See also:simple and entire as in the English spurges, or deeply cut as in Ricinus (
See also:castor-oil) (fig .. 3), and Manihot or sometimes palmately compound (Hevea) . The majority contain a milky juice or latex in their tissues which exudes on cutting or bruising . In Hevea, Manihot and others the latex yields caoutchouc .
The flowers are unisexual; male and female flowers are borne on the same, as in the spurges (fig . I), or on different plants, as in dog's mercury (fig . 2) . Their arrangement shows considerable variation, but the flowers are generally grouped in crowded definite partial inflorescences, which are themselves arranged in spikes or stand in the axils of the upper leaves . These partial inflorescences are generally I . Male plant . 5 . Fruit beginning to split open . 2 . Female plant ; t nat. size . 6 . Seed cut lengthwise showing 3 .
Female flower. the embryo . ¢ . Male flower, described in EUPBORI3IA, where the male consists of one stamen separated from its pedicel by ajoint, and the female of a naked tricarpellary pistil . The stamens are sometimes more or less
See also:united . (monadelphous), and in castor-oil (Ricinus) (fig . 3) are much branched . The ovary generally contains threg
See also:chambers, and bears three simple or more often bipartite styles; each chamber contains one or two pendulous ovules, which generally bear a cap-like outgrowth or caruncle, which persists in the seed (well shown in castor oil, fig . 3) . As the stamens and pistil are borne by different flowers,
See also:cross-fertilization is necessary . In Mercurialis and others with inconspicuous flowers
See also:pollination is effected by the
See also:wind, but in many cases
See also:insects are attracted to the flower by the highly-coloured bracts, as in many Euphorbias and Dalechampia, or by the coloured calyx as in Manihot; the presence of
See also:honey is also frequently an attraction, as in the honey-glands on the bracts of the cyathium of Euphorbia . The fruit is generally a capsule which splits into three divisions (cocci), separating from the central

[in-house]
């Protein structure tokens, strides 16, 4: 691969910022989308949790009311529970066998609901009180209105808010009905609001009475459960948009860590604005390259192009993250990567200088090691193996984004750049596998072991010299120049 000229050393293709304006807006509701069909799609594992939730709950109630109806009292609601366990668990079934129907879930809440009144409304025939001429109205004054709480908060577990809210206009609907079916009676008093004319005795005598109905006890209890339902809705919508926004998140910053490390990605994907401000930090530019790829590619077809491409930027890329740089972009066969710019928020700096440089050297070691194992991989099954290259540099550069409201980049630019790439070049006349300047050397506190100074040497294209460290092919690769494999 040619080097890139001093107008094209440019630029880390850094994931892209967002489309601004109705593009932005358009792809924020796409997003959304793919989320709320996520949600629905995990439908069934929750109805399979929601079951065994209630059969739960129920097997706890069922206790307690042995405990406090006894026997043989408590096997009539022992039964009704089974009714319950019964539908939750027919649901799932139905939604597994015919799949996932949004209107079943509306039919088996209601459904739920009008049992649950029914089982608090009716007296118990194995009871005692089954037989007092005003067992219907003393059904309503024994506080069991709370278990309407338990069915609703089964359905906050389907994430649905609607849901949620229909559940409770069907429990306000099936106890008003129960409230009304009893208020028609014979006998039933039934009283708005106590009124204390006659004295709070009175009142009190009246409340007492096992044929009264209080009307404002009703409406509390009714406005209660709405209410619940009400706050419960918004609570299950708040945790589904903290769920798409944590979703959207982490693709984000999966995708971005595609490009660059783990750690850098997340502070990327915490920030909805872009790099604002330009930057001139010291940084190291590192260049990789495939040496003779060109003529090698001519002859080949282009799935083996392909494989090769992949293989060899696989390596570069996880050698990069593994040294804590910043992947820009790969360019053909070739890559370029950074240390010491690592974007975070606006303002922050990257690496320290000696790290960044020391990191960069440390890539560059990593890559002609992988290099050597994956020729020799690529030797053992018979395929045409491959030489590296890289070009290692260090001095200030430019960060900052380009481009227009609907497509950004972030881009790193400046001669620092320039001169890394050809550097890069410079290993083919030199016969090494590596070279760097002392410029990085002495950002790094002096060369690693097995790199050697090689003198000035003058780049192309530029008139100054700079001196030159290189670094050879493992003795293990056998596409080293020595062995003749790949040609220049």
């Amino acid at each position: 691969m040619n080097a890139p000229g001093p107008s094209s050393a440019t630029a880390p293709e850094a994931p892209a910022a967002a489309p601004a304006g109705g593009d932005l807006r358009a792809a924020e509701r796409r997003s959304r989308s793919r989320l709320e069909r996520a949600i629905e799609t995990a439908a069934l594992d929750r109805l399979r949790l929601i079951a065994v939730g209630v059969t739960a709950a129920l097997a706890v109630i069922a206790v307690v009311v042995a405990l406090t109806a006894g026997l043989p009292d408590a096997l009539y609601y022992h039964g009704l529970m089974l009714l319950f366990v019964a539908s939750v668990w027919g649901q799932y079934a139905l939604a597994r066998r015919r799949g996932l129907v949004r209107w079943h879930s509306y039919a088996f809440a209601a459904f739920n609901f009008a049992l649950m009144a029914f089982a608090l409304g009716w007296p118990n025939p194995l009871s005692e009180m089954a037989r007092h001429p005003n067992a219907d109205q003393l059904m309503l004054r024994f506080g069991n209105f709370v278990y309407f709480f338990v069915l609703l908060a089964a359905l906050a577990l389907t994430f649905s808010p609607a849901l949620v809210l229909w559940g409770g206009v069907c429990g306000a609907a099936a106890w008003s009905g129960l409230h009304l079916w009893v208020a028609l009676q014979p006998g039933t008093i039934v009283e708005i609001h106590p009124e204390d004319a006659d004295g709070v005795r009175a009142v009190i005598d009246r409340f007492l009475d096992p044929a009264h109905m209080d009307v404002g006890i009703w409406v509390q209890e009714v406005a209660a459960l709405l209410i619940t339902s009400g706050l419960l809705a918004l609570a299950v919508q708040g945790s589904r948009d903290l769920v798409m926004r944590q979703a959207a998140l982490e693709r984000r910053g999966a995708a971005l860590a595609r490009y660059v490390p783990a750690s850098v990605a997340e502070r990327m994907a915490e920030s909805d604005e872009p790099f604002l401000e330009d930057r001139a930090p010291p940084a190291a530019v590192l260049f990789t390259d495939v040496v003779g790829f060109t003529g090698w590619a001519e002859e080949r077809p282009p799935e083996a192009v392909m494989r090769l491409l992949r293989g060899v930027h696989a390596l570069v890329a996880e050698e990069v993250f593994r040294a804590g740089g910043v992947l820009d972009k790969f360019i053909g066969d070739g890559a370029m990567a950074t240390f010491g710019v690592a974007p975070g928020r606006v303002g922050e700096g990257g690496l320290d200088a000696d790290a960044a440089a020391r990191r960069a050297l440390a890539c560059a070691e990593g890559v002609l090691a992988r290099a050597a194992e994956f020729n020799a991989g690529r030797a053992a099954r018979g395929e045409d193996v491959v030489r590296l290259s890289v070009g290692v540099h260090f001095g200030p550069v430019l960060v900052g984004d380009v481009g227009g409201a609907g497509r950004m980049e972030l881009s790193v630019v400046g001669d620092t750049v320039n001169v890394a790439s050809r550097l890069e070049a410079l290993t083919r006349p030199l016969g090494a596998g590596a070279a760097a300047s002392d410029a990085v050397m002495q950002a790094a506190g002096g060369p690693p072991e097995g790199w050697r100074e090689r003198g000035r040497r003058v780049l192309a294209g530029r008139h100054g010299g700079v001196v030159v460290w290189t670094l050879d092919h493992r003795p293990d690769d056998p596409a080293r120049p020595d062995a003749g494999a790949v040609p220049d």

See also:column, and splitting lengthwise into two valves . In the mancinil (Ilippomane mancinella) of Central
See also:America the fruit is a drupe like a
See also:plum, and in some genera berries occur .
In the sandbox
See also:tree (Hura crepitans) of tropical America the ovary consists of numerous carpels, and forms when mature a capsule which splits with great violence and a loud
See also:report into a number of woody cocci . The seeds contain abundant endosperm and a large straight or bent embryo . Several members of the order are of economic importance . From Bentley and Trimen's Medicinal Plants, by permission of J . & A .
See also:Churchill . 1 . Section of male flower, about 4 . Seed . nat. size . 5 and 6 . Vertical and transverse 2 .
See also:Group of stamens sections of seed showing 3 . Fruit. embryo in position . Manihot utilissima, manioc or cassava (q.v.), is one of the most important tropical
See also:food-plants, its thick tuberous
See also:root being
See also:rich in
See also:starch; it is the source of Brazilian
See also:arrowroot . Caoutchouc or india-
See also:rubber is obtained from species of Hevea, Mabea, Manihot and Sapium . • Castor oil (q.v.) is obtained from the seeds of Ricinus communis . The seeds of Aleurites moluccana and Sapium sebiferum also yield oil .
See also:Resin is obtained from species of Croton and Euphorbia . Many of the species are poisonous; e.g. the South
See also:African Toxicodendron is one of the most poisonous plants known . Many, such as Euphorbia, Mercurialis, Croton, Jatropha, Tragic, have been, or still are, used as medicines . Species of
See also:Codiaeum (q.v.), Croton, Euphorbia, Phyllanthus, Jatropha and others are used as ornamental plants in gardens . The box (Buxus) and a few allied genera which were formerly included in Euphorbiaceae are now generally regarded as forming a distinct order—Buxaceae, differing from Euphorbiaceae in the position of the ovule in the ovary-chamber and in the manner of splitting of the fruit .